Of course, it isn’t all about politics. Boston is filled with people who are sort of into the political thing (“I just couldn’t stand four more years of Bush.”) and really into being in the same place where the best parties are being thrown. The party scene is as big a part of the buzz landscape as anything out here. Earlier today I saw a woman literally jump and down after getting an invite to some function being thrown by a member of the British government. The way she was jumping, I thought she may have just won a date with Johnny Depp or three weeks of Kabbalah readings with Madonna.
When it comes to the party scene and getting invites to the best events, there are (even though we’re Democrats) definitely two Americas. I even saw a Hollywood producer having a hard time getting into a party on Beacon Hill.
Last night, after leaving the convention, I tried to check out the GQ party at 15 Beacon (my favorite American hotel). To properly set the stage I should make it clear that in this case (translation: without my wife and therefore cast onto the list of undesirables) I was definitely in the standing outside in the rain America and trying to get into the calling candidates, celebrities and big donors by their first names while wearing next year’s hot ensemble America.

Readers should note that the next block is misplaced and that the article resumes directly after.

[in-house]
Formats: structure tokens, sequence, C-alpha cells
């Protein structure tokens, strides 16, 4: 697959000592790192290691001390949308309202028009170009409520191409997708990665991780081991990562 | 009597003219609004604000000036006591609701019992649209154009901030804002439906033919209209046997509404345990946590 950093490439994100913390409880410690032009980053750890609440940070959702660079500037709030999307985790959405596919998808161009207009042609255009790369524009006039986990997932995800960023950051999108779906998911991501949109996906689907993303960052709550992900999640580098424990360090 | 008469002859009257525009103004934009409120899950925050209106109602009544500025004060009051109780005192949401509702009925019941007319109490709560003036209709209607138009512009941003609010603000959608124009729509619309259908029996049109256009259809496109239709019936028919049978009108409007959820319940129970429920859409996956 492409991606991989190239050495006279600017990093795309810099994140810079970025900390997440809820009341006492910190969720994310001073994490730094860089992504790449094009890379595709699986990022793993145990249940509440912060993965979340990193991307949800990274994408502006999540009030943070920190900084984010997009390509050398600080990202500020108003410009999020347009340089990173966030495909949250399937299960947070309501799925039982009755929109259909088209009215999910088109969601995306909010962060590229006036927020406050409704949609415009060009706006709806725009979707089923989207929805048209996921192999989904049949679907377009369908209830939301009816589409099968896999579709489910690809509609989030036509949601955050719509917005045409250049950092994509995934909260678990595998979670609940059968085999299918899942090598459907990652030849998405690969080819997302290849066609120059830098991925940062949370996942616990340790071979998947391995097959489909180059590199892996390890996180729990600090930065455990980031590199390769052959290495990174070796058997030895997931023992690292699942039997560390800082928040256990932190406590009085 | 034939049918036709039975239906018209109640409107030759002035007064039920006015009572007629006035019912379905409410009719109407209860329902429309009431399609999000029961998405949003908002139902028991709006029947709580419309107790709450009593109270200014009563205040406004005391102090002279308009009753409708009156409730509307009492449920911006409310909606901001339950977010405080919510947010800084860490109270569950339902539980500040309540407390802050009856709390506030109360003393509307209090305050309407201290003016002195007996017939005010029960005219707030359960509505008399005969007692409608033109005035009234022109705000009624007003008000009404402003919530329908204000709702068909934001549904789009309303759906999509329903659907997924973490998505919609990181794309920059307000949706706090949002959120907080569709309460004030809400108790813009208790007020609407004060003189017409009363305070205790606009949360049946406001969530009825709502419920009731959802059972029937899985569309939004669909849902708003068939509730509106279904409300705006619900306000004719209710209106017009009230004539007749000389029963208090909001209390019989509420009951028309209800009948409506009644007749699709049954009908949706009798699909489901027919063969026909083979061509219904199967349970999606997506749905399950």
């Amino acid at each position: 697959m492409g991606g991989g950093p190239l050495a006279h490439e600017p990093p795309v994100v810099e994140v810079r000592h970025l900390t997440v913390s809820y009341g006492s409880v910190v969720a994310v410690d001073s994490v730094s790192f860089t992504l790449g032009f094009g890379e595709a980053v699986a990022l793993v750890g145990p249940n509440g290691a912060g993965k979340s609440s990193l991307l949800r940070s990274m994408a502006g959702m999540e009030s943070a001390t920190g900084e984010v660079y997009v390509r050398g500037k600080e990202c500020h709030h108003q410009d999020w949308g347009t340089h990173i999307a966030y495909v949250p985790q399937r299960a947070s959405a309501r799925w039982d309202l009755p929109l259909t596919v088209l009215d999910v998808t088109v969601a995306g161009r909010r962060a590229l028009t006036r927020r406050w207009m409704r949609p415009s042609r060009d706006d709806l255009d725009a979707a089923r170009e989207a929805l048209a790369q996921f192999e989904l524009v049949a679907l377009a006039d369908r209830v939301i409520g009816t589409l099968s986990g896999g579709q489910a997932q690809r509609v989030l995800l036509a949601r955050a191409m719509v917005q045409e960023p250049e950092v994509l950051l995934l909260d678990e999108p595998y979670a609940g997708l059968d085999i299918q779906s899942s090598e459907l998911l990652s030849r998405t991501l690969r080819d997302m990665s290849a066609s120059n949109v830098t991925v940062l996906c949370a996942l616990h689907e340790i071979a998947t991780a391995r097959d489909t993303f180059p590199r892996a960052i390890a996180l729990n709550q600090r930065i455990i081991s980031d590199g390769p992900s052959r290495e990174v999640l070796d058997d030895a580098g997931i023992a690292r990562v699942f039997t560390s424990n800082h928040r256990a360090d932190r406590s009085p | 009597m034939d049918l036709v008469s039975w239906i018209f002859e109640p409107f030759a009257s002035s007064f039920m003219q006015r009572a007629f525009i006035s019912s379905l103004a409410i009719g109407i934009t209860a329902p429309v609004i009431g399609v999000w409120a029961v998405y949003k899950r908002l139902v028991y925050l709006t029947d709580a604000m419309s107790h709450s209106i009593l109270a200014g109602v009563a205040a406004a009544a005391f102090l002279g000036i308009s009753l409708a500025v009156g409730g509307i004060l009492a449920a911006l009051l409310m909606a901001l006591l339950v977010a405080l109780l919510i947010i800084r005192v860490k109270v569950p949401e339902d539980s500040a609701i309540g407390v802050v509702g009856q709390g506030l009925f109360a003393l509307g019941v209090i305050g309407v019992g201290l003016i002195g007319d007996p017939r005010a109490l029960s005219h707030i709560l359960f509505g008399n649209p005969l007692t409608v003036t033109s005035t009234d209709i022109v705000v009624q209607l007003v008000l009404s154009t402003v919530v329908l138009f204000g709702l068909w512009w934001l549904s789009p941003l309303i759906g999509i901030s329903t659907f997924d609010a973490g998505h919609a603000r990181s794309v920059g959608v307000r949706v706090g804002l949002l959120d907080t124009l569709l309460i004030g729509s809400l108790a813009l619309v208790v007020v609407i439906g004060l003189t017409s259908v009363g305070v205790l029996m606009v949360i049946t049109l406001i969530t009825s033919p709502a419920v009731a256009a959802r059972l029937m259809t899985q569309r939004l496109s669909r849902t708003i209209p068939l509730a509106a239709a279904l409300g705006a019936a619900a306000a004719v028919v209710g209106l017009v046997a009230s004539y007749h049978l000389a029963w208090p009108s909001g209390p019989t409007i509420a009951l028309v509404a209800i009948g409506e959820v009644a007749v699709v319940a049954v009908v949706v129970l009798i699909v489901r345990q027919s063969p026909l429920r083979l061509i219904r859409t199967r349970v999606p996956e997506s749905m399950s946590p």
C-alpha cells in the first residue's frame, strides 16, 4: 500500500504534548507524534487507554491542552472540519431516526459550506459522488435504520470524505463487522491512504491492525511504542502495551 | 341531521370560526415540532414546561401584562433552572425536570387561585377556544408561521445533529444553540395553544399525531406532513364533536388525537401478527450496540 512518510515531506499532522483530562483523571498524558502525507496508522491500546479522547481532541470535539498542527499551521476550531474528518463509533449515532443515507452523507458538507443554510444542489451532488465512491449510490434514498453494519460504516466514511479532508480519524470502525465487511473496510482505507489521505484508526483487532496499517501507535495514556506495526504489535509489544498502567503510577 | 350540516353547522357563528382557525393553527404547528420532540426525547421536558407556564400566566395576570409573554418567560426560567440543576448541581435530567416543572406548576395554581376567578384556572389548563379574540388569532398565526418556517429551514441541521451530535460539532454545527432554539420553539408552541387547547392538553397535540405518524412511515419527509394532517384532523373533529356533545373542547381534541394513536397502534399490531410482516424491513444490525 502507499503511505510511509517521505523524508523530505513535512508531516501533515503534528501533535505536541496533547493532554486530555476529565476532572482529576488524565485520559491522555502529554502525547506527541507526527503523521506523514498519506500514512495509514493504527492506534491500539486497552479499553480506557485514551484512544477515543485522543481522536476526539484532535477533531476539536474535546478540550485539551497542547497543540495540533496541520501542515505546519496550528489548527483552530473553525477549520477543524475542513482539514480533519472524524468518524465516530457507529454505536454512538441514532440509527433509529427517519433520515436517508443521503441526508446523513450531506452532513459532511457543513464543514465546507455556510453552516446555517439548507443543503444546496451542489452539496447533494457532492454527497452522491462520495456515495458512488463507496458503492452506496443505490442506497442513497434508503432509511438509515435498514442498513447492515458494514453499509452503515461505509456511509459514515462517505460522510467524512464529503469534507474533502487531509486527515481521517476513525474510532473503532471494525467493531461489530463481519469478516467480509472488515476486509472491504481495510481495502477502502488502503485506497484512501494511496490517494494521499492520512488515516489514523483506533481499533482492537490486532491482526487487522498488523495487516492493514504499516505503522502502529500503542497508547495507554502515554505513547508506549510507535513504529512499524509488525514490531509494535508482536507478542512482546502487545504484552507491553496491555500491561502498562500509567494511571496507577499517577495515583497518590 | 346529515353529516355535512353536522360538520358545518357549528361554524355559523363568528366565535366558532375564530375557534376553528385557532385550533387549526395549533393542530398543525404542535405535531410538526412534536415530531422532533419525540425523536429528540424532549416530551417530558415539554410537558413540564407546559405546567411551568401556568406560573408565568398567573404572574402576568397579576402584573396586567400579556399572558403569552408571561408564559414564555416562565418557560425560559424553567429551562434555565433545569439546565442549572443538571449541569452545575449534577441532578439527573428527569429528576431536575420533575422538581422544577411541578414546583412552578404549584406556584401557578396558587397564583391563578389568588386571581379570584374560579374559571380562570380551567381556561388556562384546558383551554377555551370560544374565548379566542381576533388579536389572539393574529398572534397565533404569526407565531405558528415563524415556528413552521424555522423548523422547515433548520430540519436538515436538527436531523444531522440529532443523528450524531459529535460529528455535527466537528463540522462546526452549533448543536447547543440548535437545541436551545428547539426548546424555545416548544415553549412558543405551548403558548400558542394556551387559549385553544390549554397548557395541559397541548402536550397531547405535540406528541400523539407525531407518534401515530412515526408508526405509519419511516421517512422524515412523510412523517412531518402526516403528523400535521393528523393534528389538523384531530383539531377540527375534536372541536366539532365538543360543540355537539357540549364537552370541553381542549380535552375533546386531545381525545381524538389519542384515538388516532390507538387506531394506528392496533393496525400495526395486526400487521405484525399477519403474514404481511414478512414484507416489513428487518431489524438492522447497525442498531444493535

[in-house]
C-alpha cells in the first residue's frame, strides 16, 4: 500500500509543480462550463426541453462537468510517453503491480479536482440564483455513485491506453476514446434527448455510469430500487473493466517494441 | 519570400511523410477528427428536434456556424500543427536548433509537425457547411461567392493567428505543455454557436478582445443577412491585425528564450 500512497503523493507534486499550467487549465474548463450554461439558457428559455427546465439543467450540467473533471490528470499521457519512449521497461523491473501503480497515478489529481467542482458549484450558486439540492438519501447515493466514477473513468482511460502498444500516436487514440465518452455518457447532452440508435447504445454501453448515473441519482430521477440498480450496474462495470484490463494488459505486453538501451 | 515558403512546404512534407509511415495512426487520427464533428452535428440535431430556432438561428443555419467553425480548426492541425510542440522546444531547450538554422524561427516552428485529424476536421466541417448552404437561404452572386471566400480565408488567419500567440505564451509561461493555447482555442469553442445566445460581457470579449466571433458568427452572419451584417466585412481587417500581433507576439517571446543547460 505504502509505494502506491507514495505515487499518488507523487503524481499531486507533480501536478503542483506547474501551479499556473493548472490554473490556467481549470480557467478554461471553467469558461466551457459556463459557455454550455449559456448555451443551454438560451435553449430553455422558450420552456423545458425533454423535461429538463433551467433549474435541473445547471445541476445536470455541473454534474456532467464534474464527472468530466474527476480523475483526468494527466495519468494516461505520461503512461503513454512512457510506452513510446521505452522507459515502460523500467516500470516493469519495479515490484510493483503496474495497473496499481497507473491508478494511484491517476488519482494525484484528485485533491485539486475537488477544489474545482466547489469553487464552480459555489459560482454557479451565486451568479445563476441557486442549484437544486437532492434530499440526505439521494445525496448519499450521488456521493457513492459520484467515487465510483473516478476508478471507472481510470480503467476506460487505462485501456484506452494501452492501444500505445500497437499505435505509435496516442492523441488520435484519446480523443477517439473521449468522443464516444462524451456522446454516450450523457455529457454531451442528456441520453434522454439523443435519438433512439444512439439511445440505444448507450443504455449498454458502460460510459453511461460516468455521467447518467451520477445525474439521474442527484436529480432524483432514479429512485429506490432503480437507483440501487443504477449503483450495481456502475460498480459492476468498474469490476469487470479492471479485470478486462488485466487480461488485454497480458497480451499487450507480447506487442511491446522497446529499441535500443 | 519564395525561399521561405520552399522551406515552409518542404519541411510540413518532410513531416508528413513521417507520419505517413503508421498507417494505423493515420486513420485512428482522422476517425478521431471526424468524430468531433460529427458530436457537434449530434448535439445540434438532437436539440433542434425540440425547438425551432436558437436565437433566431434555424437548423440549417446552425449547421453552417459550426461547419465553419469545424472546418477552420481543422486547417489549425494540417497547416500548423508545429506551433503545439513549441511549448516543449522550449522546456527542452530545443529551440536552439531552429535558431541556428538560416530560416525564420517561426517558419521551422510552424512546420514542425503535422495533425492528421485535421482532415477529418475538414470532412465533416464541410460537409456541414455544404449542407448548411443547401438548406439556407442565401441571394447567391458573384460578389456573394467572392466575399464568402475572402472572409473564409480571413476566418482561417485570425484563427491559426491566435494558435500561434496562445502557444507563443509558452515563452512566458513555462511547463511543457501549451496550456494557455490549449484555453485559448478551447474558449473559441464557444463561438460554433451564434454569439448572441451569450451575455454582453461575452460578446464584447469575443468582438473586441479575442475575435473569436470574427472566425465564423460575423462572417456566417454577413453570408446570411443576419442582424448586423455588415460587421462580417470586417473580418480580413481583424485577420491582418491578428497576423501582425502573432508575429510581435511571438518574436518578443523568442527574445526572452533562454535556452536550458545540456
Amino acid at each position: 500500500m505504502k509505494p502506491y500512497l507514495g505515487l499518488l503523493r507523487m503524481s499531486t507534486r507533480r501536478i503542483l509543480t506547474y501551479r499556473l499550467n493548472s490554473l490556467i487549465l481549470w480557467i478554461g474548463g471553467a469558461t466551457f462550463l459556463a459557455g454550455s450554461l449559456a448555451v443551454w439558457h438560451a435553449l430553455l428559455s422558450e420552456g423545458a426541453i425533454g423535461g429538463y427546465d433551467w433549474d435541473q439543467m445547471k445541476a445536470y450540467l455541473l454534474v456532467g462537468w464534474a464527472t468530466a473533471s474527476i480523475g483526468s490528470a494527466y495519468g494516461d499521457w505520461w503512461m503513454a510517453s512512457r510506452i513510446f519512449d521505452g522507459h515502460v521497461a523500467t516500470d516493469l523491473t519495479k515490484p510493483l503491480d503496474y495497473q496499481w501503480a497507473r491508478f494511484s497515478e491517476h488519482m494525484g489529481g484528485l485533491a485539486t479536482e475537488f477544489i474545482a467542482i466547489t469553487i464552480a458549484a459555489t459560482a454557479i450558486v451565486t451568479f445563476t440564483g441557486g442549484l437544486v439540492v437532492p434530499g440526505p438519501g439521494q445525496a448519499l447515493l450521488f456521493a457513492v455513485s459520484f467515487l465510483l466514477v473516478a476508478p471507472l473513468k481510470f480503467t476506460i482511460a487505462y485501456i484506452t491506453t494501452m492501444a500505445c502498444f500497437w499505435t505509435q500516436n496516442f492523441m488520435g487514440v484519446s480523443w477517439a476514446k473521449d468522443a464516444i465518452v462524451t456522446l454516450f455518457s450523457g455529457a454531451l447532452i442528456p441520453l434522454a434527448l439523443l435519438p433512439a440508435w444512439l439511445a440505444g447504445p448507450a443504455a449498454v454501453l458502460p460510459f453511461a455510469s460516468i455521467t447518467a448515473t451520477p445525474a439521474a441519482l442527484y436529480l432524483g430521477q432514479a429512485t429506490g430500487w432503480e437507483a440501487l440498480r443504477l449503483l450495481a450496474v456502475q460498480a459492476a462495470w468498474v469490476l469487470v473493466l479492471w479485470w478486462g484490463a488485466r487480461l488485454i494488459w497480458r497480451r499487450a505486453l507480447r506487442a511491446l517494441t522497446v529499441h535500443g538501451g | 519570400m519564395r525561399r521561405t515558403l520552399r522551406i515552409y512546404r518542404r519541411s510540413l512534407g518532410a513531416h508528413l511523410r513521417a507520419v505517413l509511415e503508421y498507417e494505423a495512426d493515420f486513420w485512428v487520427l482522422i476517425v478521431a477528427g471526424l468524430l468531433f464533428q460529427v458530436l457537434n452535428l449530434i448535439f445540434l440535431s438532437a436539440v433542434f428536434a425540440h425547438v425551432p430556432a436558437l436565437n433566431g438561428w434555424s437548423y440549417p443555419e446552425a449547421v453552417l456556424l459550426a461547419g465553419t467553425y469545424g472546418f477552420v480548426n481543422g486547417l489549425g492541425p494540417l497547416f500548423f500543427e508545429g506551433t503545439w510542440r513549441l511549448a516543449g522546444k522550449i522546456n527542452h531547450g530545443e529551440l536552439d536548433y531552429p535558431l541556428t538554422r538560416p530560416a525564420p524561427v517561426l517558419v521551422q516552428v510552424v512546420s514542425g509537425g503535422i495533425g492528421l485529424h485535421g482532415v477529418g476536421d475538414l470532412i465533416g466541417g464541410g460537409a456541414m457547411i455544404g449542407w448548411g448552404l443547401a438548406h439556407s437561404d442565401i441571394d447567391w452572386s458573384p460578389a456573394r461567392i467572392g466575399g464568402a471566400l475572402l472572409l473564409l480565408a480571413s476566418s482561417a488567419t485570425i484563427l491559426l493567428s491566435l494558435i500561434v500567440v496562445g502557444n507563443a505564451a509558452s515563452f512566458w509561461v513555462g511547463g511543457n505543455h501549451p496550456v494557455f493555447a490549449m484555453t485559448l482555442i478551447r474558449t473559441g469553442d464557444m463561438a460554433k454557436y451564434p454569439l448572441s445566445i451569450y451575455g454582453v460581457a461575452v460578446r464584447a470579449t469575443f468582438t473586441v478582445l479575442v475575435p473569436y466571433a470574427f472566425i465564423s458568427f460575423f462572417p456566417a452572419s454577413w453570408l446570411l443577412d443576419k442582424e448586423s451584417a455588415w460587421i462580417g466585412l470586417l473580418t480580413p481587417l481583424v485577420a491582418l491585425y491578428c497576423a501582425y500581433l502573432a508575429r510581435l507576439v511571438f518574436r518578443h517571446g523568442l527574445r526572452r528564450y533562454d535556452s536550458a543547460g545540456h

After several minutes, one of the earpieced doormen barked out: “If you don’t all back up, I’m going to change my mind and not let anybody in. I need everyone to move back beyond the bricks.”
Folks, I’m not sure how familiar you are with Boston, but moving back “beyond the bricks” is all but impossible (it certainly involves taking some form of transportation beyond city lines). In fact, it would probably mean going so far that you’d be in a third America.